• VaPrius

    Sean-
    Hybrids tend to stop in shorter distances mainly because of their slightly lighter weight. The regen braking slows you down very little compared to brake pads. However, as a Prius driver, I have avoided many accidents due to the fact that the car stops on a dime.

    P.S.
    The near miss accidents were due to other drivers, not me.

  • Anonymous

    A careful study of the data reveals that cars that weigh at least 2900 lbs are very safe, such as the Prius, and a car the weighs at least 3600 lbs like the Camry Hybrid is as safe as any vehicle you can buy as far as size is concerned. Buying vehicles that weigh more than 3600 is simply a waste of gas with absolutely no gain in passenger safety.

  • mdensch

    Regarding braking:

    I own a Ford Escape Hybrid and am surprised at how effectively the regen braking can slow down the vehicle. However . . .

    The regen is activated at the beginning of the pedal travel and the hydraulic system comes into play as you push deeper into the pedal. In a panic stop you would be engaging the hydraulic system completely, the regen wouldn’t have much effect. This can be said, though, a hybrid should be able to go much longer between brake jobs since much of the braking is done by the regen system and not the brake pads.

    Also, Vaprius said that hybrids would stop shorter because of their lighter weight. Actually, a hybrid weighs more than the exact same car would as a non-hybrid due to the additional weight of the batteries, power cables, electric motors, etc. The Prius employs a number of weight-saving features, but if it were available in non-hybrid form it would weigh less.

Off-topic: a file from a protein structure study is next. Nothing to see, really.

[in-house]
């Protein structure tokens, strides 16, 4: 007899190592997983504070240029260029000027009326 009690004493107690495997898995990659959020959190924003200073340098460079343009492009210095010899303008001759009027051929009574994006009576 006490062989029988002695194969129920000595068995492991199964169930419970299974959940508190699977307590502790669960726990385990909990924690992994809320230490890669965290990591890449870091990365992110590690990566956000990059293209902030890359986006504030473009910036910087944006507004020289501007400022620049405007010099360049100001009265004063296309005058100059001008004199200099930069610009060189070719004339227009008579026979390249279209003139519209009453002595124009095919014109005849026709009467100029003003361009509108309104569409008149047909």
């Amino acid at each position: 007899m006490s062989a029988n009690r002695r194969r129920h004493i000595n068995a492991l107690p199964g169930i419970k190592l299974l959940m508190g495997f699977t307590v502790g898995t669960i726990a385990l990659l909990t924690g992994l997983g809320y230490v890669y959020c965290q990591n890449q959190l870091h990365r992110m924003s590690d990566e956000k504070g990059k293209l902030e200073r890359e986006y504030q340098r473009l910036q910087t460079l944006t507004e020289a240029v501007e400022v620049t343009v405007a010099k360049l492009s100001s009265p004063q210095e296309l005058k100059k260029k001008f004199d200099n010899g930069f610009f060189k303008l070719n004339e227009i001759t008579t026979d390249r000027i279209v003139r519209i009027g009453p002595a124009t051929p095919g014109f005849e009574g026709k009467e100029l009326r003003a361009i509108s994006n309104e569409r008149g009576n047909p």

• VaPrius

    mdensch is right. I was referring to a heavier vehicle in general. The Prius is heavier than other vehicles of similar size. Thanks for clarifying.

  • Anonymous

    The most frequent accidents I’ve witnessed or seen just after the accident have been SUVs on their roofs. I’ve seen two in the past few months where SUVs were just sitting inexplicably upside-down in the middle of the interstate. I saw another this winter near my home on a small, barely-two-lane road that was covered with snow with an SUV sitting on its top for no apparent reason. I was hugging the right lane in a driving rain recently while SUV after SUV blasted past me like I was sitting still, only to see one do a 180 in the middle of the interstate. Luckily, he got turned around again before getting hit. Just tonight I read of an SUV in my town that crossed the median and killed a woman in a VW Beetle. My point is that the SUV threat is not just a matter of size difference; it’s that they are basically unstable vehicles driven by the near-insane. The most threatening driving situation is to have a mixture of vehicle sizes with large differences in speed (SUV drivers tend to be the fastest, most aggressive drivers on the road). Throw erratic driving into the mix, and the poor guy tooling along in a small car is a fatality waiting to happen. I say this having always driven small cars and my family (wife and two driving sons) also driving small cars, so I tend to worry about them.

  • sean

    mdensch/VaPrius,

    If Prius is heavier than other vehicles of same size, it’s not much.
    I’ve just checked the kerb weight of Prius against the current Corolla (same brand, similar size), sold in Australia.
    Prius: 1295 – 1325 Kg
    Corolla (Hatch): 1310 – 1330 Kg
    Corolla (Sedan): 1285 – 1320 Kg.

    Corolla (Hatch) is even heavier.

    Prius has extra weight for batteries but less weight for engine (smaller), I think.

  • mdensch

    Sean: You are comparing apples to oranges. My comments stated that if you could compare the exact same vehicle in hybrid form vs. non-hybrid, the hybrid would weigh more because of the weight of its additional components.

    Anonymous: I hear ya. I live in the snow belt, too, and it’s quite true that you see more SUV’s in trouble in bad weather than other kinds of vehicles. Speed is obviously the problem and you hit the nail squarely when you noted that large differences in speeds account for many of the crashes on the highways. We can’t blame all of that on SUV owners, of course. You see plenty of BMW, Corvette, Porsche, etc, drivers racing along at a good 10 to 20 mph over the limit, also.